In Illinois, What Happens to Your Home If You Don’t Have a Will?

John Lennon famously once said that “life is what happens when you’re busy making other plans.” It’s a beautiful and important quote, and an exceptional reminder that leading a fulfilling life is about being in the moment, and seizing the opportunity to spend time with friends and loved ones whenever you can.

At the same time? It’s key to remember that one of the best ways to ensure that you can “live in the moment” is to have your plans for the future already squared away.

For many of us, this is going to mean looking into estate planning, well in advance. For young families, retirees, and everyone in between, it’s often going to prove crucial to have a comprehensive and well-documented estate plan ready to go. This way, you can help ensure that your family is protected and cared for in a time of difficulty and transition, particularly when it arrives unexpectedly.

For most of us, real estate is the biggest asset in our lives – and, as a result, it’s one of the most important items to take into account when it comes to estate planning. Leaving a home to your loved ones can be a way to ensure that your family is able to stay secure in the long-term. It can provide a roof overhead, a financial asset for them to leverage, or act as a way to make sure that your life’s work and most cherished investment will remain secure, perhaps for generations more to come.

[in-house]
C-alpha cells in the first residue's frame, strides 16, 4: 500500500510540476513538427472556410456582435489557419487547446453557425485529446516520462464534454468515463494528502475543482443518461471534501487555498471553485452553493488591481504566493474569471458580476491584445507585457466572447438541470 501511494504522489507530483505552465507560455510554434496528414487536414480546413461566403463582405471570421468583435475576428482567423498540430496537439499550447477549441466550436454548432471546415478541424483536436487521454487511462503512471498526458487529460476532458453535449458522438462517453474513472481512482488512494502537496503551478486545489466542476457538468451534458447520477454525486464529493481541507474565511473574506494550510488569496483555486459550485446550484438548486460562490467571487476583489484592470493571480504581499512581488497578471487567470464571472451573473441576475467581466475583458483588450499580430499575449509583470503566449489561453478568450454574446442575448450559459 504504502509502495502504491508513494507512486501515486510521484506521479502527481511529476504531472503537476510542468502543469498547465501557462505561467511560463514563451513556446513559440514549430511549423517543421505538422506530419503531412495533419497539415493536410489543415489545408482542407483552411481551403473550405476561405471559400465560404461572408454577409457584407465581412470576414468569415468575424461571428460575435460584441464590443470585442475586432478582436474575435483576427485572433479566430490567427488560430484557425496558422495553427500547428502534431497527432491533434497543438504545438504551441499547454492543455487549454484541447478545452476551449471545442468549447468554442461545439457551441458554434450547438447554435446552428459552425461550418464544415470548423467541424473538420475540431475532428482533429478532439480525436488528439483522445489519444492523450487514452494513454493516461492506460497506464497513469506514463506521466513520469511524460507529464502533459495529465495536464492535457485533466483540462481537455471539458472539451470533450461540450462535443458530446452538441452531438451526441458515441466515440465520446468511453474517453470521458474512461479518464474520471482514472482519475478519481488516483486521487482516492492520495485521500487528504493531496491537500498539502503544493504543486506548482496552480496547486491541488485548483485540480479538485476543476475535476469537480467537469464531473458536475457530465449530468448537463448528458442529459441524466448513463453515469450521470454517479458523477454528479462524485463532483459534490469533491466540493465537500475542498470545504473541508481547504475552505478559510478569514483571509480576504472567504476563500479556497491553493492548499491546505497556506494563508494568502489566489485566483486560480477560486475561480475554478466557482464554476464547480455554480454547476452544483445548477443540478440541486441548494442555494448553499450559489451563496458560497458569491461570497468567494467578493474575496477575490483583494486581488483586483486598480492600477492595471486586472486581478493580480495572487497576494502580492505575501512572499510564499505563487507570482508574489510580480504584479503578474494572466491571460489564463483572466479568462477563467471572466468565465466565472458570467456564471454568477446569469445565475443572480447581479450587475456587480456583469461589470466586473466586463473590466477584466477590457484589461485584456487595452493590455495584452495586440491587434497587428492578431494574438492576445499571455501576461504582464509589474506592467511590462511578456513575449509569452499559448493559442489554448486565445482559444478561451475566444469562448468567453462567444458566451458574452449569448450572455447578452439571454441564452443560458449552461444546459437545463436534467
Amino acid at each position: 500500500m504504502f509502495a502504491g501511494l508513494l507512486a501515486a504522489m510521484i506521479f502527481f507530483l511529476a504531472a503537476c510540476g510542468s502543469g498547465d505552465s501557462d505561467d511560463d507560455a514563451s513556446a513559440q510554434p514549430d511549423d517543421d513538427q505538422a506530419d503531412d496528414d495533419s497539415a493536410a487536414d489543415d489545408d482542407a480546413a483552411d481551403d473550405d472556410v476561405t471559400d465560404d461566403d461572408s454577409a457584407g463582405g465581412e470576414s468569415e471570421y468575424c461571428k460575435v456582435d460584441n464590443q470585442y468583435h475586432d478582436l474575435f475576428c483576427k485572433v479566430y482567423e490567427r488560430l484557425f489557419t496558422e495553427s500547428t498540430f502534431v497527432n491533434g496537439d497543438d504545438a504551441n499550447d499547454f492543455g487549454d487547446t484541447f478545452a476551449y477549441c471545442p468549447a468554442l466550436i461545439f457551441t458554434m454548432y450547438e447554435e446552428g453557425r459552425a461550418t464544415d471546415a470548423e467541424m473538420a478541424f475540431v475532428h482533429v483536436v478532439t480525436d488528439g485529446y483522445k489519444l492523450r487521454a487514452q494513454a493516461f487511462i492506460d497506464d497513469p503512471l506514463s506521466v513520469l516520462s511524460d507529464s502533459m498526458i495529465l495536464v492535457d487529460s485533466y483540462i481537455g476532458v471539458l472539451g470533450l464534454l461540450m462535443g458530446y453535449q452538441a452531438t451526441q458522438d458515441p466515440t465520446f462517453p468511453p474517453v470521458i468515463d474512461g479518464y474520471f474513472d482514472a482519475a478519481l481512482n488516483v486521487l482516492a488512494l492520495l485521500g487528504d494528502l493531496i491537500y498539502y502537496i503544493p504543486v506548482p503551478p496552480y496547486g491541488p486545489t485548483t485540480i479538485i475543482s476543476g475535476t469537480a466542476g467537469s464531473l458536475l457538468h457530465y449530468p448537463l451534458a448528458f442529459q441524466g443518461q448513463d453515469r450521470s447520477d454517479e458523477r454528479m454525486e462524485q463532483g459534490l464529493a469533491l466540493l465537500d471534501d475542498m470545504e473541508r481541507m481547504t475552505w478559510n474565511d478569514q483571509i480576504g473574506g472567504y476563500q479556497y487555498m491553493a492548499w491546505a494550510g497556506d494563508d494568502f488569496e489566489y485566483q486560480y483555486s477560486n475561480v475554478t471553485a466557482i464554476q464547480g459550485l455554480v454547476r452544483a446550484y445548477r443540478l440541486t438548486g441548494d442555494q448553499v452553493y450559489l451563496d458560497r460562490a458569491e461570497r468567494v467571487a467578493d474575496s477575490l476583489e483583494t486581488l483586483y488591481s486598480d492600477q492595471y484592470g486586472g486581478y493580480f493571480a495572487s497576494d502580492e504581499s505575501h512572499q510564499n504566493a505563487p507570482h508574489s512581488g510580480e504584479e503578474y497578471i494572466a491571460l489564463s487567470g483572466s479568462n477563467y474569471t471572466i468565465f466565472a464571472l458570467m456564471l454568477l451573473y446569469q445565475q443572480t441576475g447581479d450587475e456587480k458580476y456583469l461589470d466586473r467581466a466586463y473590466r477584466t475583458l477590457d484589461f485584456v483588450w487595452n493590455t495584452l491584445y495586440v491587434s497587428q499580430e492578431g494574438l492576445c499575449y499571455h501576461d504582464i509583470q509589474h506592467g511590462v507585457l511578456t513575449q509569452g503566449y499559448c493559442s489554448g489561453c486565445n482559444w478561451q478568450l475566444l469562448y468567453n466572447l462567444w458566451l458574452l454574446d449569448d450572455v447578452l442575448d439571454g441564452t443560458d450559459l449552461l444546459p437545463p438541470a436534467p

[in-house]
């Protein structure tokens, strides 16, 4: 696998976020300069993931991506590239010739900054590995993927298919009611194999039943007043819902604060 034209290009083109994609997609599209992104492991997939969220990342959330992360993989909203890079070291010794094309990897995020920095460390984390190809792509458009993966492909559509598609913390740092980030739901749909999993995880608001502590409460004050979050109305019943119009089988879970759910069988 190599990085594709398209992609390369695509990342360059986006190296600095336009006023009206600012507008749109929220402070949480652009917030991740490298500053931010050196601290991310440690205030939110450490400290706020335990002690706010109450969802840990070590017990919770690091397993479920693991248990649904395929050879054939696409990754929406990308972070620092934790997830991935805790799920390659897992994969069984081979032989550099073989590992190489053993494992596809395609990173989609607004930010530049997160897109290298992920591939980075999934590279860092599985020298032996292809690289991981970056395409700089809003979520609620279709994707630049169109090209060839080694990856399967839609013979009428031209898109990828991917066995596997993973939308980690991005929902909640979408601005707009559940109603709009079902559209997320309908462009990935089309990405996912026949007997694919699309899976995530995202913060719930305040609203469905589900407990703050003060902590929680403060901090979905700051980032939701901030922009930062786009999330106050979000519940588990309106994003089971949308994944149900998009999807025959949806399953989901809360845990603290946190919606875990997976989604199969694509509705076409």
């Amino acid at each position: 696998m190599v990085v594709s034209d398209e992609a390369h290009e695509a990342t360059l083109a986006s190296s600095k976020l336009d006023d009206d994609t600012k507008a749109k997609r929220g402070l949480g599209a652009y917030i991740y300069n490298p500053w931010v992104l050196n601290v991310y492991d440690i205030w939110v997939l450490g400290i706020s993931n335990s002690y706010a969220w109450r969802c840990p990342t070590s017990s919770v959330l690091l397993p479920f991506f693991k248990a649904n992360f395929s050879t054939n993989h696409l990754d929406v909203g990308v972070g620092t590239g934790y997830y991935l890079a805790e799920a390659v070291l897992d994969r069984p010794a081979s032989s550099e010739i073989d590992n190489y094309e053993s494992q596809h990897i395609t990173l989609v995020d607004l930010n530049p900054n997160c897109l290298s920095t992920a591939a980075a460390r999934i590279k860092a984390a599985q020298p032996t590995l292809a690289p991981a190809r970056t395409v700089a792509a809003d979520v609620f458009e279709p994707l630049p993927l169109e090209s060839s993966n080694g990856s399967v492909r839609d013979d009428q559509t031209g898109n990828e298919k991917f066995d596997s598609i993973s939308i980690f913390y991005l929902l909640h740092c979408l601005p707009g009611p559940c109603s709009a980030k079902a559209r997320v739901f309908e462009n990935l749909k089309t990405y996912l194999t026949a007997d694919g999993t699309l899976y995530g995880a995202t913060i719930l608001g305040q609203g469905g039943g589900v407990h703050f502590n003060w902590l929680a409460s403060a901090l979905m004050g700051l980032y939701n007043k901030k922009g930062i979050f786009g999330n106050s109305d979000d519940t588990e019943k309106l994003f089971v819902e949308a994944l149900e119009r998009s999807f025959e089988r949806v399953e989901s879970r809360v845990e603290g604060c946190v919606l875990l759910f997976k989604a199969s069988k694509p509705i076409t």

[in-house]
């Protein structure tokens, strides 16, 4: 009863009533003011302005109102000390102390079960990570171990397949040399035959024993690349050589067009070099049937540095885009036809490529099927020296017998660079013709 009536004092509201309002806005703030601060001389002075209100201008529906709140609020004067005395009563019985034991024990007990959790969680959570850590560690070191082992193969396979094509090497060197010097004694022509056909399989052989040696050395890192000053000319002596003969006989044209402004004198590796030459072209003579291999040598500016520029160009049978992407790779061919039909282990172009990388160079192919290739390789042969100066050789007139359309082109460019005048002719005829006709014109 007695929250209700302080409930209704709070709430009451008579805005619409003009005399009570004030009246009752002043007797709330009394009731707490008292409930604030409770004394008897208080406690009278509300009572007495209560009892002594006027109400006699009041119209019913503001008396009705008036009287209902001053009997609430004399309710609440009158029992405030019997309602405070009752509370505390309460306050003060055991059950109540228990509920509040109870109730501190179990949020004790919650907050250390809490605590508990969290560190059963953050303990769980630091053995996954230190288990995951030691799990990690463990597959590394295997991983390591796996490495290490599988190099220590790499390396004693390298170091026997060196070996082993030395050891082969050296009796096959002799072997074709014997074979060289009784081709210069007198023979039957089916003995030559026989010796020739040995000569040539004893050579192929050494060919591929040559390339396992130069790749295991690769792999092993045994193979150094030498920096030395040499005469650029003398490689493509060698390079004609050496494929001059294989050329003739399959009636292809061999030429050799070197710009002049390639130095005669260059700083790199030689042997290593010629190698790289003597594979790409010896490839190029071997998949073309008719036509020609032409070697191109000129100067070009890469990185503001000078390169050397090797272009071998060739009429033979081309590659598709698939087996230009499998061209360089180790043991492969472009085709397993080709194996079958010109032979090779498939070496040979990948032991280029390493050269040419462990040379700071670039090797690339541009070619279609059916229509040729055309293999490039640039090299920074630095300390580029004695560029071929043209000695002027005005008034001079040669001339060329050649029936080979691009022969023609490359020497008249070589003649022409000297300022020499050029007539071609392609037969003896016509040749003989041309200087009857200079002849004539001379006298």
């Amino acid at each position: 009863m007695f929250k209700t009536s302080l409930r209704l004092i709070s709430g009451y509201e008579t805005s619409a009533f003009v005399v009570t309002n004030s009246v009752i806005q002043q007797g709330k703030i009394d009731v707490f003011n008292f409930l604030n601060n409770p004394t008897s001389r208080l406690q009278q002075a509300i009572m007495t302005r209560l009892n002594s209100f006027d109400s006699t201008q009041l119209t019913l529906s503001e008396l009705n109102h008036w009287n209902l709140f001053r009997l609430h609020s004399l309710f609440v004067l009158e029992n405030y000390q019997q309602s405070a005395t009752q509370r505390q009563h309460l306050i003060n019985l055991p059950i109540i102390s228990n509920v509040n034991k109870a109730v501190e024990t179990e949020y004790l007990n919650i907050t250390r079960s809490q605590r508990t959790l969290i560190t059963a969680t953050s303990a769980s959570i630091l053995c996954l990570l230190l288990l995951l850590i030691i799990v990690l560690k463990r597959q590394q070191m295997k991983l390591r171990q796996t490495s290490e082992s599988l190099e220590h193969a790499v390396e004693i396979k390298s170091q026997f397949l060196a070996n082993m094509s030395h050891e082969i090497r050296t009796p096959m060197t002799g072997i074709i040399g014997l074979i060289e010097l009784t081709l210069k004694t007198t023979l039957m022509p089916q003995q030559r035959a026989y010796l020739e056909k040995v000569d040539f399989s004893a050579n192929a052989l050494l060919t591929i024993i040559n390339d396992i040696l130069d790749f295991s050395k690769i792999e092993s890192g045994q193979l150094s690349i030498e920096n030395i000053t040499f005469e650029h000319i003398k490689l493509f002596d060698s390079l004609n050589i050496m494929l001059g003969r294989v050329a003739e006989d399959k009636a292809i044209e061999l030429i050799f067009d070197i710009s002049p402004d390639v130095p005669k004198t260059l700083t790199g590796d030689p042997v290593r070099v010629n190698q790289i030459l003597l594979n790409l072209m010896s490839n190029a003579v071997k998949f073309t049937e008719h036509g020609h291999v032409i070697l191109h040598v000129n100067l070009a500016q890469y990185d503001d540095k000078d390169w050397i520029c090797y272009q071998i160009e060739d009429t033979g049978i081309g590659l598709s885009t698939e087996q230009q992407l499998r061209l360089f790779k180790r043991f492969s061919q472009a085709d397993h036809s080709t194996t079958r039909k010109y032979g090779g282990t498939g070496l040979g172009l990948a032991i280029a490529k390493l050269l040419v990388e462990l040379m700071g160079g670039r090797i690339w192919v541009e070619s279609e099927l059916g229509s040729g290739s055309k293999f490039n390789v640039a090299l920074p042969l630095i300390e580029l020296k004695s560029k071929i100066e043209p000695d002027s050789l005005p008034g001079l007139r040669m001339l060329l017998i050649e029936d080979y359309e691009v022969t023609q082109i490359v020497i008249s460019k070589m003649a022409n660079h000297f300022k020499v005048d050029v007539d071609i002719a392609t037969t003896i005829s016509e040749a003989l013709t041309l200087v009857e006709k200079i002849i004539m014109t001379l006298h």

With that being said, it’s key to remember that ensuring that your assets are managed and disbursed properly will take some planning on your part – often, with the assistance of an experienced real estate attorney by your side.

Without preparing ahead of time, you could well forfeit your ability to direct how your real estate assets are used, or who they are left to.

What Happens to Real Estate If You Do Not Leave a Will & Testament?

In Illinois, passing away without a will is known as “dying intestate.” If this happens, your assets are subject to the probate process, and the disbursement of your assets is governed by local intestacy laws. In this case, hard-and-fast succession rules and statutes will dictate who takes control of your property. Generally speaking, if you pass away without any will or testament, or other estate guidance, your property will be divided and distributed to your surviving spouses and descendants, in order of priority. Some common examples:

  • If an individual is survived by a spouse and immediate descendants, then half of the probate estate goes to the spouse and half to the children. If there is no surviving spouse, then the entire estate goes to the children; if there is a surviving spouse and no descendants (including grandchildren), then the spouse collects the entire estate
  • If the decedent is not survived by a spouse or any descendants, then the probate estate is divided equally among any surviving parents and siblings. If the deceased isn’t survived by any parents or siblings, then the estate passes to their extended family members, with half going to the maternal side, and half to the paternal side (with some additional caveats in place)
  • If none of these family members survive the deceased person, then the estate goes to the nearest known living relatives. If no known heirs can be determined or located, then the entire estate, finally, goes to the state